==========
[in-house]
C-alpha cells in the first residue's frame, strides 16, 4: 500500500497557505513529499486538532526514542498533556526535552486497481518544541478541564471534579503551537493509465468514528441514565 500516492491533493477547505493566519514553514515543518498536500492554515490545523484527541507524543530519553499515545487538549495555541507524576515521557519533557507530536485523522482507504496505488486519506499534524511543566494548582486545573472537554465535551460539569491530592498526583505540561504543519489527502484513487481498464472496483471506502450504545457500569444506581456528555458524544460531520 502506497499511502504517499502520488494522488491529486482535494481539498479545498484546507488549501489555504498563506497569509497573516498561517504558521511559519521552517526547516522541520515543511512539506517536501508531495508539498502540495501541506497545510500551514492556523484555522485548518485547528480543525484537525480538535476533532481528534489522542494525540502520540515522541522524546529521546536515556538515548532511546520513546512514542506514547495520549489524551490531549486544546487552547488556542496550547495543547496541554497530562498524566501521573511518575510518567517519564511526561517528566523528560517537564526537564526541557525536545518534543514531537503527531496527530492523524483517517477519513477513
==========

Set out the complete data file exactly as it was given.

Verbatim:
[in-house]
C-alpha cells in the first residue's frame, strides 16, 4: 500500500497557505513529499486538532526514542498533556526535552486497481518544541478541564471534579503551537493509465468514528441514565 500516492491533493477547505493566519514553514515543518498536500492554515490545523484527541507524543530519553499515545487538549495555541507524576515521557519533557507530536485523522482507504496505488486519506499534524511543566494548582486545573472537554465535551460539569491530592498526583505540561504543519489527502484513487481498464472496483471506502450504545457500569444506581456528555458524544460531520 502506497499511502504517499502520488494522488491529486482535494481539498479545498484546507488549501489555504498563506497569509497573516498561517504558521511559519521552517526547516522541520515543511512539506517536501508531495508539498502540495501541506497545510500551514492556523484555522485548518485547528480543525484537525480538535476533532481528534489522542494525540502520540515522541522524546529521546536515556538515548532511546520513546512514542506514547495520549489524551490531549486544546487552547488556542496550547495543547496541554497530562498524566501521573511518575510518567517519564511526561517528566523528560517537564526537564526541557525536545518534543514531537503527531496527530492523524483517517477519513477513